'Ian Wagstaff is one of our favourite authors, and he researches and writes his books superbly.' Auto Express.
Ian Wagstaff is a freelance journalist specialising in motorsport. A member of the Guild of Motoring Writers and a former press officer at Silverstone circuit, he writes for a number of magazines in both Europe and the USA such as Autosport, Motor Sport, Racecar Engineering, Vintage Racecar and Classic Motoring. In 2006 he was awarded the Mercedes Benz Montagu of Beaulieu Trophy for his book 'The British at Le Mans'. In 2012 he was awarded this trophy for the second time for a biography of former Stirling Moss/BRP/Cooper mechanic Tony Robinson. He was also given the Guild's Pierre Dreyfus Award in 1986 for work with the Economist Intelligence Unit.
A follow-up to his Le Mans book, entitled 'The British at Indianapolis', was published in October 2010 and, like 'The British at Le Mans', has been Octane magazine's 'Book of the Month'. The day before the 2011 Indianapolis 500, the American Auto Racing Writers and Broadcasters Association gave this its 'Book of the Year' award. He has twice been shortlisted for the British Sports Book Awards.
In 2011, his 'Audi R8' was published by Veloce. This was followed by the Tony Robinson biography, another 'Octane 'Book of the Month', and a Haynes 'manual' on the Lotus 72. Ian has since written a further three racecar 'manuals, on the McLaren M23, Maserati 250F and the Lotus 49. His next book, to appear in mid-2015, will be a detailed 'auto-biography' on the 1970 Le Mans winning Porsche 917-023, which will be published by Porter Press International.
About the Author
Ian Wagstaff is a freelance journalist specialising in motorsport and the automotive components industry. He writes for numerous magazines in both Europe and the USA, including Racecar Engineering, Race Engine Technology, Autosport and Motor Sport. In 2006 he was awarded the Mercedes-Benz Montagu of Beaulieu Trophy for his book The British at Le Mans. He is the author of Haynes's Lotus 72 Manual, McLaren M23 Manual, and Maserati 250F Manual. He lives in Oxfordshire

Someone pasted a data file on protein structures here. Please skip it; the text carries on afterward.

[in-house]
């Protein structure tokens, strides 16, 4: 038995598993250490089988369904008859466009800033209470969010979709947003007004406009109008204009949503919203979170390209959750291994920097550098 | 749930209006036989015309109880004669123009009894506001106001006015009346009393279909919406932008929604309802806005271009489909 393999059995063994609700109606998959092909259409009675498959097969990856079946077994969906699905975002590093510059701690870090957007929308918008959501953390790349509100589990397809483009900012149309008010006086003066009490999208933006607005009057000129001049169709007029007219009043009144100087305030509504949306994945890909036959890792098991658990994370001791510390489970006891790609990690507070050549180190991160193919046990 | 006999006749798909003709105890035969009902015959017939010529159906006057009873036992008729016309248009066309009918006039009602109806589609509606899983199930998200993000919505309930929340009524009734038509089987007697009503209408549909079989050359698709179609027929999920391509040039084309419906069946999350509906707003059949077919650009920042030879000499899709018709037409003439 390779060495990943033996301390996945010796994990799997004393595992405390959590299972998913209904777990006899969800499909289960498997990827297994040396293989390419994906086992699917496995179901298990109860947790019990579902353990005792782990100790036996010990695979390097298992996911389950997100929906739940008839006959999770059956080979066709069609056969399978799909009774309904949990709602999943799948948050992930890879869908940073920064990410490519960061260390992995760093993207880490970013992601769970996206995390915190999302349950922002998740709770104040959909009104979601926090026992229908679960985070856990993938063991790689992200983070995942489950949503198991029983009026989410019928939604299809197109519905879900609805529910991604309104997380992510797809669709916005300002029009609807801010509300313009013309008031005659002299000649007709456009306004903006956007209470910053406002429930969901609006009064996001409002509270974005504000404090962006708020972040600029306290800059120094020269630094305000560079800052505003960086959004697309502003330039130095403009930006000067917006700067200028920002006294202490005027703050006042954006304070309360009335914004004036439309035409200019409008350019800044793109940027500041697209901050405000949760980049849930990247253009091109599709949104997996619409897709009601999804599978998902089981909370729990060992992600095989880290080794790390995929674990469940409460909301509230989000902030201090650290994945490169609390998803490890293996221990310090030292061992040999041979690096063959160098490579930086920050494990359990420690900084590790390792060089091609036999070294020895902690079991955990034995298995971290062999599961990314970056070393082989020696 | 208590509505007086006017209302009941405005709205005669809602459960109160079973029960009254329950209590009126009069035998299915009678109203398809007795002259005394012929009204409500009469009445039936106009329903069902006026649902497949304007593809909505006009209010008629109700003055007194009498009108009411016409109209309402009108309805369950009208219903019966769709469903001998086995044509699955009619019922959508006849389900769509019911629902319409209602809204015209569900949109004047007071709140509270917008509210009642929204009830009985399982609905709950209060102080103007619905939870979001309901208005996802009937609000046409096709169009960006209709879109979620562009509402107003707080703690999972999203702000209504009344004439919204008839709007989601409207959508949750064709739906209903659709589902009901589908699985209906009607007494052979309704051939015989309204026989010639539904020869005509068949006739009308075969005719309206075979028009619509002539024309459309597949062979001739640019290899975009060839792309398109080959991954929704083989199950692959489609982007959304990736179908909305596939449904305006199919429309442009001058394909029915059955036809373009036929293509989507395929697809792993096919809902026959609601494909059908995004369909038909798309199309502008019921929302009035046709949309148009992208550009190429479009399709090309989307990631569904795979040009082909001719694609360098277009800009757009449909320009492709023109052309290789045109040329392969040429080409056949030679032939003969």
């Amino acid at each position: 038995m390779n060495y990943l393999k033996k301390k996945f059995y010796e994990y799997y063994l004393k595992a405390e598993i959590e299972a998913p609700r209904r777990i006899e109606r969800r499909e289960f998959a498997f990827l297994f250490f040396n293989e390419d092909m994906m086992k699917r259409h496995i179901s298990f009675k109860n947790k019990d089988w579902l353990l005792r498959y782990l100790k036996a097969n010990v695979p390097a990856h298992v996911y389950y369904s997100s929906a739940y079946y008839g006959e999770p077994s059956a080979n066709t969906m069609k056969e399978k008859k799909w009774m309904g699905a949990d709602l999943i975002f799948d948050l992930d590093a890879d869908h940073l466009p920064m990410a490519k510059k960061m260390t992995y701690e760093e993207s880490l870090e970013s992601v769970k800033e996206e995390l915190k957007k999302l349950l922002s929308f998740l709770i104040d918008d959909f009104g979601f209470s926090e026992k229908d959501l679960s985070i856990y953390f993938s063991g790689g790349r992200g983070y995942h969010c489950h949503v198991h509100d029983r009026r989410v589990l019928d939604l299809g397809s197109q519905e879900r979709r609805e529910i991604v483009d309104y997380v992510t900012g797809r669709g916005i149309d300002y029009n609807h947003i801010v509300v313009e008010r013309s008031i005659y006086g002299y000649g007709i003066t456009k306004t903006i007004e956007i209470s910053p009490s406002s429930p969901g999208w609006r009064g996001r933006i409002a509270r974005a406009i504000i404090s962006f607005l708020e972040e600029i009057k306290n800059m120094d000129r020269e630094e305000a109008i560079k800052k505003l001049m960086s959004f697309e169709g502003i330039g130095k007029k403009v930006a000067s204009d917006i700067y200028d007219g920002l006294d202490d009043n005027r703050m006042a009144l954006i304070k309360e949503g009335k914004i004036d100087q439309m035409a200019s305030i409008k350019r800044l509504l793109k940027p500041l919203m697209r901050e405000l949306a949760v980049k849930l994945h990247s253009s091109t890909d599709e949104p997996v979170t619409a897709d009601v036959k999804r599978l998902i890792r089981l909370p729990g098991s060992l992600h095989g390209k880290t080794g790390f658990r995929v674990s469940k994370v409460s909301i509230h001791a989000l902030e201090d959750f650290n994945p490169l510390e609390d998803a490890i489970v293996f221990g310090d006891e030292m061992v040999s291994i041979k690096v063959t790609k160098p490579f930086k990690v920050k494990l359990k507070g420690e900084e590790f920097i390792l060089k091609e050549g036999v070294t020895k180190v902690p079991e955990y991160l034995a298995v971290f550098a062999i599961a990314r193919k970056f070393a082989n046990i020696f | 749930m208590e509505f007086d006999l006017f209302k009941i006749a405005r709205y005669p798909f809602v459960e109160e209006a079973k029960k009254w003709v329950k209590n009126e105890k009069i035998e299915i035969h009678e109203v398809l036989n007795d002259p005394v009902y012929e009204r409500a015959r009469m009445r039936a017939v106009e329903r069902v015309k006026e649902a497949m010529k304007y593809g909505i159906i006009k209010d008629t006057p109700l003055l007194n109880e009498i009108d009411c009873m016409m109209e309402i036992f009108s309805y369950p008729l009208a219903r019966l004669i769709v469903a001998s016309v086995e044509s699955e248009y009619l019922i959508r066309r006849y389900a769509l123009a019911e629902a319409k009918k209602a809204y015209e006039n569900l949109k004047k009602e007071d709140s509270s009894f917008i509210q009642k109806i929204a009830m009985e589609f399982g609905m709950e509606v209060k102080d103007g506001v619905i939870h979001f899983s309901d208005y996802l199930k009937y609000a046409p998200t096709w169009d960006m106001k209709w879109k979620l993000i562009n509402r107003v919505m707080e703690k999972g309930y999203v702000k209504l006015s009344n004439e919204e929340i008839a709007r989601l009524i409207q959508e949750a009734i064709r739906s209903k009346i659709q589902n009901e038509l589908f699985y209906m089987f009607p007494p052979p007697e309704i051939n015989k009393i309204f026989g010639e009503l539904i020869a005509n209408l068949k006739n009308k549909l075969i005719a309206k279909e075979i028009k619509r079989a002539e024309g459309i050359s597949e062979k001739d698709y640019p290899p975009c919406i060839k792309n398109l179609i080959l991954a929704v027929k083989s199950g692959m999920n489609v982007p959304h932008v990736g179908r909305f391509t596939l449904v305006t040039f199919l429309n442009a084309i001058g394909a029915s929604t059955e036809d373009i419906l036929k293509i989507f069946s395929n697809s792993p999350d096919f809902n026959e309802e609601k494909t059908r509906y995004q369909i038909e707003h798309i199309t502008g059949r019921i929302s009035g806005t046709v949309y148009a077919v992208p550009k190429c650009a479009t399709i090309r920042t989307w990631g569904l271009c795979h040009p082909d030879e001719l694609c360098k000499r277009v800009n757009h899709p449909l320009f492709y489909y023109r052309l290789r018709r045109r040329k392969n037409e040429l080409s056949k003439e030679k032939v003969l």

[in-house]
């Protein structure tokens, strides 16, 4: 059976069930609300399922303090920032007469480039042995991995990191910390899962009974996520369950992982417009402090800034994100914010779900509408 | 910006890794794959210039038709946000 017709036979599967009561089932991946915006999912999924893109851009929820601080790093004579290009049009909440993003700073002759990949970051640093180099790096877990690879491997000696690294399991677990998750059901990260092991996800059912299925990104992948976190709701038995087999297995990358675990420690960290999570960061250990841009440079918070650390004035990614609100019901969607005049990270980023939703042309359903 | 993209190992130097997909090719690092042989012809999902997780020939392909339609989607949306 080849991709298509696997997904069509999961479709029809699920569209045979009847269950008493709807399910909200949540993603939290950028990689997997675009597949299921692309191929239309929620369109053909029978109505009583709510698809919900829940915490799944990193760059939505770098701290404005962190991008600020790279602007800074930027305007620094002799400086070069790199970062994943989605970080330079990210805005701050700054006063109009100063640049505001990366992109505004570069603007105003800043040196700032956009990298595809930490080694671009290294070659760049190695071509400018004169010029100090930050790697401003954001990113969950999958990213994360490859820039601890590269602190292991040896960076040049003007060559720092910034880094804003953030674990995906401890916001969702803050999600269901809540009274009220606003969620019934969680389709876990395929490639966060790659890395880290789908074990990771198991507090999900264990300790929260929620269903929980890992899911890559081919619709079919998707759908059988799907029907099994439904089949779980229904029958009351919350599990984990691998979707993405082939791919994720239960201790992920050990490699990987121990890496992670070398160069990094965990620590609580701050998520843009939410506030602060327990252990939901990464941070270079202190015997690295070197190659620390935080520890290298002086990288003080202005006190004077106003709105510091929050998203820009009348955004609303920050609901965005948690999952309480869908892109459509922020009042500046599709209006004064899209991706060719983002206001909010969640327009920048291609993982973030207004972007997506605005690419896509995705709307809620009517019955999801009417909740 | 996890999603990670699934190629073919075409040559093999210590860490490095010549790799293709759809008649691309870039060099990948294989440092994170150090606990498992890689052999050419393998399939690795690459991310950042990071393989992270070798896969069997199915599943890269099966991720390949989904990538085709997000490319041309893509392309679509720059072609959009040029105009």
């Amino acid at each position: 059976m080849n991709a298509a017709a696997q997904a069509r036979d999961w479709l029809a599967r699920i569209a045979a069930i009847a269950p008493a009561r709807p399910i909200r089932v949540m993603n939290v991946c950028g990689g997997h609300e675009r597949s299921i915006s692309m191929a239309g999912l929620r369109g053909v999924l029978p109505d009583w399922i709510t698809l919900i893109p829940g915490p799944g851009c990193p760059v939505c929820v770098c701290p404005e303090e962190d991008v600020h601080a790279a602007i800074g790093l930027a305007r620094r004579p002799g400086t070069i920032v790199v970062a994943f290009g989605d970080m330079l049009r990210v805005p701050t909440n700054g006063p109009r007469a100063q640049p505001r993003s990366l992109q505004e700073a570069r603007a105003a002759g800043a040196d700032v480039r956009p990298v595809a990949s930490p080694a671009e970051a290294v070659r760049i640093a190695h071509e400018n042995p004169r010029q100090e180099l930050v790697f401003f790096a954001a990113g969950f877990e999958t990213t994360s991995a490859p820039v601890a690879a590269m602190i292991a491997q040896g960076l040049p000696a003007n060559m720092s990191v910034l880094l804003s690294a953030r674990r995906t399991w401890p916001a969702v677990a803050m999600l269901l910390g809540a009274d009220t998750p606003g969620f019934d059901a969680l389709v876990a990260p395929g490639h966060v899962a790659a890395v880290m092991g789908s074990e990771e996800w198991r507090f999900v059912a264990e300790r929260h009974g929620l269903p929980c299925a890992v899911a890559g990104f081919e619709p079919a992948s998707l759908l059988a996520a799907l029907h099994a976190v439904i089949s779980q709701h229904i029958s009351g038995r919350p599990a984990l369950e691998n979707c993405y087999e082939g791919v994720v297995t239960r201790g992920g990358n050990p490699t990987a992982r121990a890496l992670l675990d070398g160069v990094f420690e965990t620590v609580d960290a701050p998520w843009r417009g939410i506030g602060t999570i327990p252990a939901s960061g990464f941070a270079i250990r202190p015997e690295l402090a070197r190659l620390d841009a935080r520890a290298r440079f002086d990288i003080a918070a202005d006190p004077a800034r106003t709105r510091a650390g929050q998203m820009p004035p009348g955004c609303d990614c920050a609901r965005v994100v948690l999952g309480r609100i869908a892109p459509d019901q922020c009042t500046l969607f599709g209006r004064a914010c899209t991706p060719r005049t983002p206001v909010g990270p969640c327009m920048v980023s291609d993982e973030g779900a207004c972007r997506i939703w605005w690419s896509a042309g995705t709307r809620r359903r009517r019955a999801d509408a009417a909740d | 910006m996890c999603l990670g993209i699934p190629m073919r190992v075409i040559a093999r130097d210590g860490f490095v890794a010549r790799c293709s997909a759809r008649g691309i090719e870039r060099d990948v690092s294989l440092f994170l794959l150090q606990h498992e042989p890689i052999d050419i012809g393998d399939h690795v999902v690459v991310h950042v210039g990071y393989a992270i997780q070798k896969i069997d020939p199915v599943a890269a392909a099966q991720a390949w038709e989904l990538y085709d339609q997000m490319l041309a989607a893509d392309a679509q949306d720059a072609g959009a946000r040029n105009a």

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Got this book last week and sat down to enjoy reading it over the weekend. Or so I thought... The edition on this book is simply appalling and makes it almost impossible to read. The text from one page to the next simply does not follow through and you need to navigate the pages trying to find the linkage between words. I am not exaggerating. Just few examples: page 21 continues on page 24; the text on page 19 I still have not found out where it continues neither I know where the first column of text on page 20 comes from; I guess after page 26 one should continue with 22 although I am not completely sure... Seriously this is a bad joke. Pity for us enthusiasts and shame on the publishers. The subject deserves far better than this. Haynes needs to do something about this